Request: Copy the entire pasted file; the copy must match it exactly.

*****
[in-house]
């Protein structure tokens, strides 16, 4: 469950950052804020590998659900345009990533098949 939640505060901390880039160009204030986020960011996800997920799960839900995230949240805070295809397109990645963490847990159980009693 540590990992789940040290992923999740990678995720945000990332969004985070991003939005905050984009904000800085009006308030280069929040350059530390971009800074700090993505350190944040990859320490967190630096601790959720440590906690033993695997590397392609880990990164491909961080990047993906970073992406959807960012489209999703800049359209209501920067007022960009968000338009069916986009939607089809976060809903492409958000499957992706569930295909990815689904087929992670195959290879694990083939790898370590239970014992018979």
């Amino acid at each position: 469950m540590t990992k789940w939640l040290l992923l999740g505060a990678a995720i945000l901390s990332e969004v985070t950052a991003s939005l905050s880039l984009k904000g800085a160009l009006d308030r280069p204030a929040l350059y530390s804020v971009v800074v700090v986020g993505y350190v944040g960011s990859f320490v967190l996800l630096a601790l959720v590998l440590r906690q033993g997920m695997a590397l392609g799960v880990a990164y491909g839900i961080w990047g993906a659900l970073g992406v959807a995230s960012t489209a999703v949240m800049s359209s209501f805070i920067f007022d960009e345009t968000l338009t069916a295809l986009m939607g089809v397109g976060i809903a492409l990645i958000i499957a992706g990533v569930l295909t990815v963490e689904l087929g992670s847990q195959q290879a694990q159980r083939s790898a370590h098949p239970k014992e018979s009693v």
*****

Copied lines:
[in-house]
């Protein structure tokens, strides 16, 4: 469950950052804020590998659900345009990533098949 939640505060901390880039160009204030986020960011996800997920799960839900995230949240805070295809397109990645963490847990159980009693 540590990992789940040290992923999740990678995720945000990332969004985070991003939005905050984009904000800085009006308030280069929040350059530390971009800074700090993505350190944040990859320490967190630096601790959720440590906690033993695997590397392609880990990164491909961080990047993906970073992406959807960012489209999703800049359209209501920067007022960009968000338009069916986009939607089809976060809903492409958000499957992706569930295909990815689904087929992670195959290879694990083939790898370590239970014992018979």
């Amino acid at each position: 469950m540590t990992k789940w939640l040290l992923l999740g505060a990678a995720i945000l901390s990332e969004v985070t950052a991003s939005l905050s880039l984009k904000g800085a160009l009006d308030r280069p204030a929040l350059y530390s804020v971009v800074v700090v986020g993505y350190v944040g960011s990859f320490v967190l996800l630096a601790l959720v590998l440590r906690q033993g997920m695997a590397l392609g799960v880990a990164y491909g839900i961080w990047g993906a659900l970073g992406v959807a995230s960012t489209a999703v949240m800049s359209s209501f805070i920067f007022d960009e345009t968000l338009t069916a295809l986009m939607g089809v397109g976060i809903a492409l990645i958000i499957a992706g990533v569930l295909t990815v963490e689904l087929g992670s847990q195959q290879a694990q159980r083939s790898a370590h098949p239970k014992e018979s009693v």